Danish rules for employment of non-EU citizens are preventing skilled foreign workers from entering the labour market, depriving the country of talent, argues The Local guest columnist Yater Dabbo.
I’ve got an interesting story to share with you. It’s actually my own story and it starts about five years ago, when I first moved from Jordan to Denmark.
At 22, I chose Denmark over the other 194 countries in the world. My research was comprehensive: I googled the countries with the least corruption and best quality of life. Also, there aren’t many insects and I hate those vicious little monsters.
Soon after I came to Roskilde to pursue a Bachelor’s degree in International Sales and Marketing, I fell in love with Denmark.
The dynamics of moving here from a foreign country are different to when you’re European. As a non-EU citizen, I had to pay for my education and I didn’t receive the state student grant (SU), so I was pretty much on my own. I didn’t get any of the fancy government support.
However, during my studies at the Zealand Institute of Business and Technology, I was awarded two consecutive scholarships, financed by the Danish government. Once a year, a single international student is granted this scholarship for exceptional academic and social performance.
I remember the feeling of belonging that I felt the first time I received the news about it. “Finally, a country that recognizes me as a human and acknowledges my drive,” I thought.
Naturally, I committed to making the most of it and proving to myself and my university that the scholarships were well deserved. My determination drove me to be the top student in my class.
But it wasn’t all about the grades. I became an active part of my university, was hired as a student assistant, helped new students integrate better, ran the student bar for a period of time, became part of the business incubator, hosted an innovation week, started a student library and even gave entrepreneurship a shot. I came up with a concept that was amongst the three shortlisted ideas in the ‘People & Society’ sector at the 2016 Danish Entrepreneurship Contest.
Being part of society was vital for me. I joined Internationals in Roskilde, volunteered at a cafe, then became a member of Mensa Denmark where I have made many Danish friends and learned more about the Danish ways of living.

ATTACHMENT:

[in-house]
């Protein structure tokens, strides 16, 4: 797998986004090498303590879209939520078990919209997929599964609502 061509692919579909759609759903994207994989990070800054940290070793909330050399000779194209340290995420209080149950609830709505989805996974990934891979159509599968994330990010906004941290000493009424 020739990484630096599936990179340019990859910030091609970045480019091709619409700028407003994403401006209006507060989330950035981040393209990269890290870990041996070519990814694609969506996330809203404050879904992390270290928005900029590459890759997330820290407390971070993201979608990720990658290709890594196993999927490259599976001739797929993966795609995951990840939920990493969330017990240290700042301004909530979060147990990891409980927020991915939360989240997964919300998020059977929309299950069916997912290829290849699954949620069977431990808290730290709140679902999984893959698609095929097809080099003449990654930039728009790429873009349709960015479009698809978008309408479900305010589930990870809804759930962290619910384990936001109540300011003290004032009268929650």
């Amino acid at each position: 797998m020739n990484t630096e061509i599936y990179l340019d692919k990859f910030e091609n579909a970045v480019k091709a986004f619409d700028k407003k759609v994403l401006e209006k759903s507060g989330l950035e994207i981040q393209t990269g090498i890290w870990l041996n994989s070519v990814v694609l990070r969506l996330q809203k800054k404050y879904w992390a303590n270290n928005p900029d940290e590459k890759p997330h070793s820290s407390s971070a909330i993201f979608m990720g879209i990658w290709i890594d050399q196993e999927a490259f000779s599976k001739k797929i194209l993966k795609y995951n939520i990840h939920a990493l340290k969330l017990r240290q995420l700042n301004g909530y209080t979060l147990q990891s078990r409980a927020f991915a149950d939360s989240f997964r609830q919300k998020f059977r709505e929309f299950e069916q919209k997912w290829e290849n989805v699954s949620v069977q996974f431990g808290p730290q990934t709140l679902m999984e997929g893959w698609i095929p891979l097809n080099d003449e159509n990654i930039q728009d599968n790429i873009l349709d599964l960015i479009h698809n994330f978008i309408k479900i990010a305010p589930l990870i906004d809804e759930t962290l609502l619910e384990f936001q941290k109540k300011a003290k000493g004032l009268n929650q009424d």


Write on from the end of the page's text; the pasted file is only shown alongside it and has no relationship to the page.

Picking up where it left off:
Yater Dabbo. Photo: supplied
The first time I went back to visit my parents, I made them smørrebrod. The following year I brought them mjød, then salty liquorice. The list goes on…
As time went by, laws were changed. Currently, I have to wait for eight years before being able to apply for permanent residency, changed from five years previously.
As a Jordanian, I’m encompassed by what’s known as the pay limit scheme (beløbsordningen in Danish), a provision that enables companies to hire employees who are nationals of non-EU countries, provided they are paid a set salary.
This means I need to have a job that pays a minimum of 417,793 kroner per year (roughly 35,000 kroner per month). To give you some perspective, an average salary of a fresh graduate with my degree is around 28,000–29,000 kroner per month.
The salary the government expects from me is a unicorn situation – it reflects a situation that is unlikely to exist in the real world.
Fortunately, after I interned for free with a Danish company, they saw my potential and agreed to pay me 35,000 kroner per month. I will always appreciate that. However, a year later, they couldn’t afford me anymore and I was let go.
This leaves me where I am now, on a job seeking visa that is valid until the end of February 2019 with one way of being able to stay: get a job that pays 35,000 kroner per month!
I am not allowed to intern, work part-time, volunteer or just work for the salary that similarly qualified Danes or Europeans would earn.
I have applied for more than 60 jobs. Unfortunately, I rarely hear anything back, but I haven’t lost hope and I’m still applying. I have spoken to the job centre and various recruitment agencies and none of them were optimistic about finding a job for that salary. I am stuck.
Denmark is in need of marketing and sales managers. I am at an early stage of my career, have huge potential and I want to get more experience. Another 2-3 years of training will sharpen my skills and give me the time to perfect my Danish to fully comply with standard requirements for these and other positions.
The job market is competitive and I don’t feel that I am given a fair fighting chance. I am a recent graduate, who has to make 34,816 kroner per month and I don’t get called to any interviews. I sometimes wonder if my background influences this in some way.
What would you do if you were me? Would you give up? Would you keep going? I’m confident that there’s a place for me here, and I’m determined to find it.
This blog article was originally posted by Yater on his LinkedIn page.